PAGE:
Consular Fees Order 2008

The Parliamentary Under-Secretary of State for Foreign and Commonwealth Affairs (Meg Munn): The Foreign and Commonwealth Office has recently undertaken a review of the fees charged for visa and consular services overseas. On 12 March 2008 Her Majesty in Council approved the Consular Fees Order 2008. This revokes and replaces the Consular Fees Order 2007 and two Consular Fees (Amendment) Orders. The Government are today announcing changes to the consular fees to be charged under this order with effect from 1 April 2008.

Passport fees, at home and overseas, remain at current levels. However the order enables fees for passport applications made both overseas and in the United Kingdom to be non-refundable in the event that the application is unsuccessful, whereas previously they were not.

The order includes a premium service legalisation fee of £67 for companies, solicitors and notaries, to be charged from a new office in central London. The standard legalisation service both offered by consular
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officers at posts overseas and by the London legalisation office (to move to Milton Keynes later in the year) will remain at £27.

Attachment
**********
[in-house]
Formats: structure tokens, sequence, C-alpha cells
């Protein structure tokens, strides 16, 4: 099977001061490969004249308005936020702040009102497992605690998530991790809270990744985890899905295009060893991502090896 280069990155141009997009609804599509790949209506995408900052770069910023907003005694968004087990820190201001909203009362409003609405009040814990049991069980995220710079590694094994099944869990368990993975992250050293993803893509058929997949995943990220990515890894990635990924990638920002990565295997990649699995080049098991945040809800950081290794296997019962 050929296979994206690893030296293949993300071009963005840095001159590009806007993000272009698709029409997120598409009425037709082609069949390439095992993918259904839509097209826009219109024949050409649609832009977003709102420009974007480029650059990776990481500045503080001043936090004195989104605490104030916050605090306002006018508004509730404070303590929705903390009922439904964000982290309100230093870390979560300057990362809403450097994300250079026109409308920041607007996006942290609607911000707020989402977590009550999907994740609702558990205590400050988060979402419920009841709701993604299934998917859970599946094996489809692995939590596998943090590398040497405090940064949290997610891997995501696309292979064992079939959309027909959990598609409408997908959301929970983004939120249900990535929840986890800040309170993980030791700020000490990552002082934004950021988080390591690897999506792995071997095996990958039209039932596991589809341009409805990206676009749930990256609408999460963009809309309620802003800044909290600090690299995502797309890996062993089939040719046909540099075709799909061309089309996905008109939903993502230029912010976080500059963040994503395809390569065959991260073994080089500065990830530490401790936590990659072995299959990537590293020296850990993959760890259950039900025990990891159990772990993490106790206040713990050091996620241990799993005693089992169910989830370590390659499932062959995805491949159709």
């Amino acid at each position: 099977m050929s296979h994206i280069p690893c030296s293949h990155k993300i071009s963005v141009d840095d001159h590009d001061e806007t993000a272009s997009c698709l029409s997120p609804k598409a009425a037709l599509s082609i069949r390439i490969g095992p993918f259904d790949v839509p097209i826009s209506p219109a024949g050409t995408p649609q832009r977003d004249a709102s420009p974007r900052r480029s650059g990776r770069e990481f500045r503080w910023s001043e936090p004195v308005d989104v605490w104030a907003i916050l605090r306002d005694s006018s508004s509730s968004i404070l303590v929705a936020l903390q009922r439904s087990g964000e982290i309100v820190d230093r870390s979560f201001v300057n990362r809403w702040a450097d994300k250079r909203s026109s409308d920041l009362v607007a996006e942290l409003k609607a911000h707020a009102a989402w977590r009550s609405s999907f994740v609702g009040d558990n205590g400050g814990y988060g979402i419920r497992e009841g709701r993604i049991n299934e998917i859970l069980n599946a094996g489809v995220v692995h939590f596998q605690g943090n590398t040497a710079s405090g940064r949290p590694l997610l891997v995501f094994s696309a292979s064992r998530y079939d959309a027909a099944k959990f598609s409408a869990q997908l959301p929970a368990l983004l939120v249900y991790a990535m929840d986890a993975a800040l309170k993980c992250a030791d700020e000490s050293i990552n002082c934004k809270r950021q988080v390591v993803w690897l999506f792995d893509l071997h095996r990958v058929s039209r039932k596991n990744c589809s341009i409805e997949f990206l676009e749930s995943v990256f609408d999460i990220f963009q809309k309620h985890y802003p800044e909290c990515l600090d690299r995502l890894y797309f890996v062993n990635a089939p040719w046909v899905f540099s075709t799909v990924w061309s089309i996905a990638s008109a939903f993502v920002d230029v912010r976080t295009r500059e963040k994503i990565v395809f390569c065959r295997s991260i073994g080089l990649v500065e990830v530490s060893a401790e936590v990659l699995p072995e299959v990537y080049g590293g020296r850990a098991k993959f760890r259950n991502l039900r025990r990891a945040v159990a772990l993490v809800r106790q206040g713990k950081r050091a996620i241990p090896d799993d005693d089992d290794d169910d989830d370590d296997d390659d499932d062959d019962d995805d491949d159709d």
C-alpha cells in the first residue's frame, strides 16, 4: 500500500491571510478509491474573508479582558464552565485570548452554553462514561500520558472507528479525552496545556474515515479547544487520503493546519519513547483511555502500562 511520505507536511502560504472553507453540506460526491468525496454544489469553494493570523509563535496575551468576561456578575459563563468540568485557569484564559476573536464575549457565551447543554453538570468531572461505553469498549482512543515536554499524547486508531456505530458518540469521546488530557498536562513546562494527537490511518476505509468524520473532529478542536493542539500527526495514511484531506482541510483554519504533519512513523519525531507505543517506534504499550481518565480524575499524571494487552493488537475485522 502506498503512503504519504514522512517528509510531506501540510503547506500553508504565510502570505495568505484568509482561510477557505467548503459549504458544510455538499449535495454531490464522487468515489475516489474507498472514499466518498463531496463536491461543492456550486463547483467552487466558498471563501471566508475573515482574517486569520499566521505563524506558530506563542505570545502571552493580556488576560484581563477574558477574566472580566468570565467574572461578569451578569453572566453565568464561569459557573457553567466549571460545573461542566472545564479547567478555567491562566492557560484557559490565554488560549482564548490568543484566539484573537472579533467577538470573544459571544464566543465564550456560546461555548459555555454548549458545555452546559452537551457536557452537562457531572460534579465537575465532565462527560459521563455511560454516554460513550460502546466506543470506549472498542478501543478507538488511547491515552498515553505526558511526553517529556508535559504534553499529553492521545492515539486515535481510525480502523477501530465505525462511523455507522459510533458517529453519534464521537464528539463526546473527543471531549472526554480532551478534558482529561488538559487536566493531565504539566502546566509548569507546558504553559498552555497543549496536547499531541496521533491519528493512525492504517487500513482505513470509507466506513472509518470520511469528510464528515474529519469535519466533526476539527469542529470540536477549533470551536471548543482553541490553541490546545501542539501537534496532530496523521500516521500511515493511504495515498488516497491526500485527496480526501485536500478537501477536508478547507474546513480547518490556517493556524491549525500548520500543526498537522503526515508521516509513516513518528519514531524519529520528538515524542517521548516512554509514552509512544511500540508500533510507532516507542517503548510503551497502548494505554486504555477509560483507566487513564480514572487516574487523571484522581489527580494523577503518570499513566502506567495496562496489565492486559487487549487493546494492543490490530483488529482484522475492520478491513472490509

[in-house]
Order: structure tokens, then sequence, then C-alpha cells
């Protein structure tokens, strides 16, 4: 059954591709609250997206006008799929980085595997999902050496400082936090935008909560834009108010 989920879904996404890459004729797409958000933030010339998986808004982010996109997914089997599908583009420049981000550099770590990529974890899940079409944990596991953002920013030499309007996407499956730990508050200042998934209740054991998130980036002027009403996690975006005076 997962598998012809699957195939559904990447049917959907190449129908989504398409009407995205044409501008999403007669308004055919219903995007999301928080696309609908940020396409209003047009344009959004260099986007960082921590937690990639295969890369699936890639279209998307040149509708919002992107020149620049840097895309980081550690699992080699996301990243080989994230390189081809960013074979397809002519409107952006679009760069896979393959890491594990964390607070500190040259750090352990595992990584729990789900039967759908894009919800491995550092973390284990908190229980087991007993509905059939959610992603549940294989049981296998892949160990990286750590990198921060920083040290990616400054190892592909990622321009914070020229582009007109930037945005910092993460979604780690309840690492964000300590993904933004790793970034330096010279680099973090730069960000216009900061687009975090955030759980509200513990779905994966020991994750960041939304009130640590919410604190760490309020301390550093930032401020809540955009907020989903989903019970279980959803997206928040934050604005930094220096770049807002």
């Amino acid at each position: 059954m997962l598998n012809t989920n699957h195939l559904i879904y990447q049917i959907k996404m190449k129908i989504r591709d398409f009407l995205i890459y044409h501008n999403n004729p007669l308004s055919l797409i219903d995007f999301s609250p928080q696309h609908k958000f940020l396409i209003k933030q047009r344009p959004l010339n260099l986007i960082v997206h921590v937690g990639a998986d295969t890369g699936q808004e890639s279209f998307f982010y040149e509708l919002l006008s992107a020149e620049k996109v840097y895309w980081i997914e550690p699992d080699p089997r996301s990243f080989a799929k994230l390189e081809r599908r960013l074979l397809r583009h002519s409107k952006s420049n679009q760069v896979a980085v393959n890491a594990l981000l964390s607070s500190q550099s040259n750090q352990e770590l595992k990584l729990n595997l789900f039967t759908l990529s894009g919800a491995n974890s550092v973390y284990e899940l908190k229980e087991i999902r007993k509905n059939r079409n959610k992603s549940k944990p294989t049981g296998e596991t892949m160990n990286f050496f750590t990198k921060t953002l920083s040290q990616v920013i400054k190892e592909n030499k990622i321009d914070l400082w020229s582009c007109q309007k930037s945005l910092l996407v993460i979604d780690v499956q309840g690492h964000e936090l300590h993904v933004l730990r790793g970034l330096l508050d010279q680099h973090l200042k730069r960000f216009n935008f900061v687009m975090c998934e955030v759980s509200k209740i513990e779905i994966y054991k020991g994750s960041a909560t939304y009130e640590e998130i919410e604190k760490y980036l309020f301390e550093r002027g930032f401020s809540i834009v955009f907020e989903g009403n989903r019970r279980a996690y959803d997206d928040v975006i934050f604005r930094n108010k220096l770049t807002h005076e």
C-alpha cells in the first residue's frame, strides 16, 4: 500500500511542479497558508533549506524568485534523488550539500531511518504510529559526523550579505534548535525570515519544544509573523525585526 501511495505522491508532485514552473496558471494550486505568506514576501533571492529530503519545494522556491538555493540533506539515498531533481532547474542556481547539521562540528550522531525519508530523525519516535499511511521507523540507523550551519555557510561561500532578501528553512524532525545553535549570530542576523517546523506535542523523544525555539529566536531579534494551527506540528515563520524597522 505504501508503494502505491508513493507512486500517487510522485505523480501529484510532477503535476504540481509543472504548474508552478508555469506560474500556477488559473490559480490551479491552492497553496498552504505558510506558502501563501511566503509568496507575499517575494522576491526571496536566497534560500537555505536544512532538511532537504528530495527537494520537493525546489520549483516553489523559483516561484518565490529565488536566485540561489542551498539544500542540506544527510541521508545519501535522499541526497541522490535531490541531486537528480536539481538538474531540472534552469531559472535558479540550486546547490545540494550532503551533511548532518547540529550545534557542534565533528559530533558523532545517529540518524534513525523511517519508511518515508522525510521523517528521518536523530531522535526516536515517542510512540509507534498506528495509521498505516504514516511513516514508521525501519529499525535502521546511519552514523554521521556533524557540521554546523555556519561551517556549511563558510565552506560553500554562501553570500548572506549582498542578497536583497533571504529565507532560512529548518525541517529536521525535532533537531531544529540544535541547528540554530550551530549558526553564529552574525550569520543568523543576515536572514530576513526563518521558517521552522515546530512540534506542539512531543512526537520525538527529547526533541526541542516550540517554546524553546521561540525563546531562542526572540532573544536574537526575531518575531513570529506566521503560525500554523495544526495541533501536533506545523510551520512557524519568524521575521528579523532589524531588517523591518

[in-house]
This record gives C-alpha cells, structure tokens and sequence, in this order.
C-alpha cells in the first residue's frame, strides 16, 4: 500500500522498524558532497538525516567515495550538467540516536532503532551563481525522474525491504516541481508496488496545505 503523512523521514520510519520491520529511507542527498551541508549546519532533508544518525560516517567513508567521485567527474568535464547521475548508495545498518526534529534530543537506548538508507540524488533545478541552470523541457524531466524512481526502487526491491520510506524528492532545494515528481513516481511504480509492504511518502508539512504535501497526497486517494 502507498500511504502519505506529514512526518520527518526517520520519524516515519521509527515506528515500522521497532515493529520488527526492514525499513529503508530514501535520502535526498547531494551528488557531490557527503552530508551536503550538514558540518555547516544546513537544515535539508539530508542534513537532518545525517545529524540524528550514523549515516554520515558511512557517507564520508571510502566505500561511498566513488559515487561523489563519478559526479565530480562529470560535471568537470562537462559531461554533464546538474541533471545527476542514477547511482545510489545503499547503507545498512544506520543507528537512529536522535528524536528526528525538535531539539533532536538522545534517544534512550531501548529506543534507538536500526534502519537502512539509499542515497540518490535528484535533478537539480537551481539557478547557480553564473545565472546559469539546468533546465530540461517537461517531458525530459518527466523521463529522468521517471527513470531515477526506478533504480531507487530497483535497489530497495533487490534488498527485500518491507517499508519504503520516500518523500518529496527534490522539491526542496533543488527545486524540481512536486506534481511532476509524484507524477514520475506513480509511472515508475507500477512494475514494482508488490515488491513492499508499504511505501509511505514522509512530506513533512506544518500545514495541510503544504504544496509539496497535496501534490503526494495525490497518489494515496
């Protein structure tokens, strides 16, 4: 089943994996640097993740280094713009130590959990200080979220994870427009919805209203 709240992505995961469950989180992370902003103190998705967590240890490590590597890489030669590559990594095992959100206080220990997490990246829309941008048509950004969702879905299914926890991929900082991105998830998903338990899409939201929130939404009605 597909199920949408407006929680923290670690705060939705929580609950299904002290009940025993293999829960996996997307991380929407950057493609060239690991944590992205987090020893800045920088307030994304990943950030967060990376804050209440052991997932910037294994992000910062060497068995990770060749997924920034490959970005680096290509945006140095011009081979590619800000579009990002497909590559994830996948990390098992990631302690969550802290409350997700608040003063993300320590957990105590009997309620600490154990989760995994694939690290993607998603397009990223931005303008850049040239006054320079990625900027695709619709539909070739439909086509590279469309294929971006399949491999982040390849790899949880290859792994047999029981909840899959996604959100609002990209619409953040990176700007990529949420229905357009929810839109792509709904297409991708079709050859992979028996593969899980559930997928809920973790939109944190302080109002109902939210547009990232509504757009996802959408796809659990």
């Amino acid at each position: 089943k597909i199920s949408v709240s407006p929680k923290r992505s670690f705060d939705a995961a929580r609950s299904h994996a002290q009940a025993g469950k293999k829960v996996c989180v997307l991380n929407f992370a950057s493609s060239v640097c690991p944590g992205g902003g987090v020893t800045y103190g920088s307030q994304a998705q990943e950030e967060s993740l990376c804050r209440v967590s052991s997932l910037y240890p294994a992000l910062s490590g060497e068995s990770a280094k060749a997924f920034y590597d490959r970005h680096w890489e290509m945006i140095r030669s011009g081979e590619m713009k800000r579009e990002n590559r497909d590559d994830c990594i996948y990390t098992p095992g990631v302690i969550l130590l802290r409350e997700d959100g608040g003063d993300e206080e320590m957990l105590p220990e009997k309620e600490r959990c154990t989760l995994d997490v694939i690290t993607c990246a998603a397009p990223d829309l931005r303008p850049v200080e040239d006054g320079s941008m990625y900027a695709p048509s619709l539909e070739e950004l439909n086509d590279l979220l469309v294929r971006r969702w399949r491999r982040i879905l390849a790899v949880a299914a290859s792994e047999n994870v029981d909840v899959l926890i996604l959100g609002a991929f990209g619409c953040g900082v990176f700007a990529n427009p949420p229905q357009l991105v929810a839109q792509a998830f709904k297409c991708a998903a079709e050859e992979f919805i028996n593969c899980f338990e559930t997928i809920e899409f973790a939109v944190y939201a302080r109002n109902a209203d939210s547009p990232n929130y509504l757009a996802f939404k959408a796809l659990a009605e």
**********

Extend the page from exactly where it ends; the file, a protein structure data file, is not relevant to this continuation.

Fees for receiving applications for entry clearance to the United Kingdom, for passing through the United Kingdom, direct airside transit visas and certificates of entitlement of abode, which were previously charged under the Consular Fees Order, are now charged under section 51 of the Immigration, Asylum and Nationality Act 2006 and, in respect of those fees that are set at levels that exceed the administrative cost of the application, in reliance on section 42 of the Asylum and Immigration (Treatment of Claimants etc.) Act 2004. However fees for receiving applications for entry clearance to Commonwealth countries, British overseas territories and Crown Dependencies continue to be charged in the order. Fees for applications for entry clearance to the Crown Dependencies made from outside the UK have in most cases been increased by approximately 3 per cent. in line with inflation.

It is right that those who benefit from consular services should meet the cost of them, rather than the UK taxpayer. The new fees represent the full economic cost of what we do, and will ensure that British missions overseas continue to provide a high standard of service to consular customers.